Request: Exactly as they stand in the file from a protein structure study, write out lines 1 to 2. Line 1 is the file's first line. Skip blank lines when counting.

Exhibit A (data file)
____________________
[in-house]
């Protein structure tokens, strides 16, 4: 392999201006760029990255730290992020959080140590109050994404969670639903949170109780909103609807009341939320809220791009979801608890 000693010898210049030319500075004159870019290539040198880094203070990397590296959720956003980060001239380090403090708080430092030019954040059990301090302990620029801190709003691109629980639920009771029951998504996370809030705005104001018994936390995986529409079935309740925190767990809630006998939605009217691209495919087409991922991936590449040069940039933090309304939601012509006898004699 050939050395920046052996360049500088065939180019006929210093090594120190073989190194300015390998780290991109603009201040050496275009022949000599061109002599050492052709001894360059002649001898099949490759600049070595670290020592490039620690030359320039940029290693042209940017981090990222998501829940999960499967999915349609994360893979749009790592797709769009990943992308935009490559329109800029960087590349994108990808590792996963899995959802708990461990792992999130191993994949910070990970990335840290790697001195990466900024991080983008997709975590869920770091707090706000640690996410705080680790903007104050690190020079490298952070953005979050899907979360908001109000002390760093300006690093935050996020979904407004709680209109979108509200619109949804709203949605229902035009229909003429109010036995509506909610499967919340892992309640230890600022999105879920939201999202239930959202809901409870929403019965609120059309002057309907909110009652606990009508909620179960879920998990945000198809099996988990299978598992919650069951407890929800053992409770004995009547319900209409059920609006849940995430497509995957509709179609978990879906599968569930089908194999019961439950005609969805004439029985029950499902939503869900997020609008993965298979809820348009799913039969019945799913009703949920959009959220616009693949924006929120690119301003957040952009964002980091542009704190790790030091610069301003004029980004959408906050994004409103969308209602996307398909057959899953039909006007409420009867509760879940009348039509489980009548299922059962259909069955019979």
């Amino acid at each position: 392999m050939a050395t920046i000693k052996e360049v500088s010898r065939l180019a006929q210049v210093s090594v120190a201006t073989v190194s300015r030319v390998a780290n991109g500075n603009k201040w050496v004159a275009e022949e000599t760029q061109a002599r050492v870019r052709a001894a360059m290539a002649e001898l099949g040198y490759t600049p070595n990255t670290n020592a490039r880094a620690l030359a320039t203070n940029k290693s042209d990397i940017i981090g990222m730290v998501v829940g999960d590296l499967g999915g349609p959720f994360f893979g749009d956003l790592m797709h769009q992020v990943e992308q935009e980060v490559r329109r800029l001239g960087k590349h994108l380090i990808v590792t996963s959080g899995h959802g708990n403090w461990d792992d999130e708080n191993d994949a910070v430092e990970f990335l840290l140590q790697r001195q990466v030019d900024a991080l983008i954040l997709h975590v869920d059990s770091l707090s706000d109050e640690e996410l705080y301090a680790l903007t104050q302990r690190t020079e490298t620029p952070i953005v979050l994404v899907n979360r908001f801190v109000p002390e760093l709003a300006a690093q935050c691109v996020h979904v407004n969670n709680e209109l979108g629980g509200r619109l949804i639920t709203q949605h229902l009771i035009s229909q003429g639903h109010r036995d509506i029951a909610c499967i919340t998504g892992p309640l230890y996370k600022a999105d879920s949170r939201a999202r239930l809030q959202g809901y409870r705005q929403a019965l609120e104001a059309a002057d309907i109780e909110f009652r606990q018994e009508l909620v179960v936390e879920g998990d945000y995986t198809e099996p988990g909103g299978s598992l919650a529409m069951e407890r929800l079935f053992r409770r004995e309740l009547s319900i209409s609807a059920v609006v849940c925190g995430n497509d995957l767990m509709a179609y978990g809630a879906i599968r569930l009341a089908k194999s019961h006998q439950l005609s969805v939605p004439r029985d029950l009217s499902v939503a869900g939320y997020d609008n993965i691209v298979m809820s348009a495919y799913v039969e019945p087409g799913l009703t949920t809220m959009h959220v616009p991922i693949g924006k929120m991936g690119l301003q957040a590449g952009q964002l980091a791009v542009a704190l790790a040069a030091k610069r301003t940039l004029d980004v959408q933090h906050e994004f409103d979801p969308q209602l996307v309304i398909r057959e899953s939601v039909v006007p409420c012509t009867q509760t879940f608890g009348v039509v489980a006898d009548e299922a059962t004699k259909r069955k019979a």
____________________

[in-house]
């Protein structure tokens, strides 16, 4: 392999201006760029990255730290992020959080140590109050994404969670639903949170109780909103609807009341939320809220791009979801608890 000693010898210049030319500075004159870019290539040198880094203070990397590296959720956003980060001239380090403090708080430092030019954040059990301090302990620029801190709003691109629980639920009771029951998504996370809030705005104001018994936390995986529409079935309740925190767990809630006998939605009217691209495919087409991922991936590449040069940039933090309304939601012509006898004699 050939050395920046052996360049500088065939180019006929210093090594120190073989190194300015390998780290991109603009201040050496275009022949000599061109002599050492052709001894360059002649001898099949490759600049070595670290020592490039620690030359320039940029290693042209940017981090990222998501829940999960499967999915349609994360893979749009790592797709769009990943992308935009490559329109800029960087590349994108990808590792996963899995959802708990461990792992999130191993994949910070990970990335840290790697001195990466900024991080983008997709975590869920770091707090706000640690996410705080680790903007104050690190020079490298952070953005979050899907979360908001109000002390760093300006690093935050996020979904407004709680209109979108509200619109949804709203949605229902035009229909003429109010036995509506909610499967919340892992309640230890600022999105879920939201999202239930959202809901409870929403019965609120059309002057309907909110009652606990009508909620179960879920998990945000198809099996988990299978598992919650069951407890929800053992409770004995009547319900209409059920609006849940995430497509995957509709179609978990879906599968569930089908194999019961439950005609969805004439029985029950499902939503869900997020609008993965298979809820348009799913039969019945799913009703949920959009959220616009693949924006929120690119301003957040952009964002980091542009704190790790030091610069301003004029980004959408906050994004409103969308209602996307398909057959899953039909006007409420009867509760879940009348039509489980009548299922059962259909069955019979």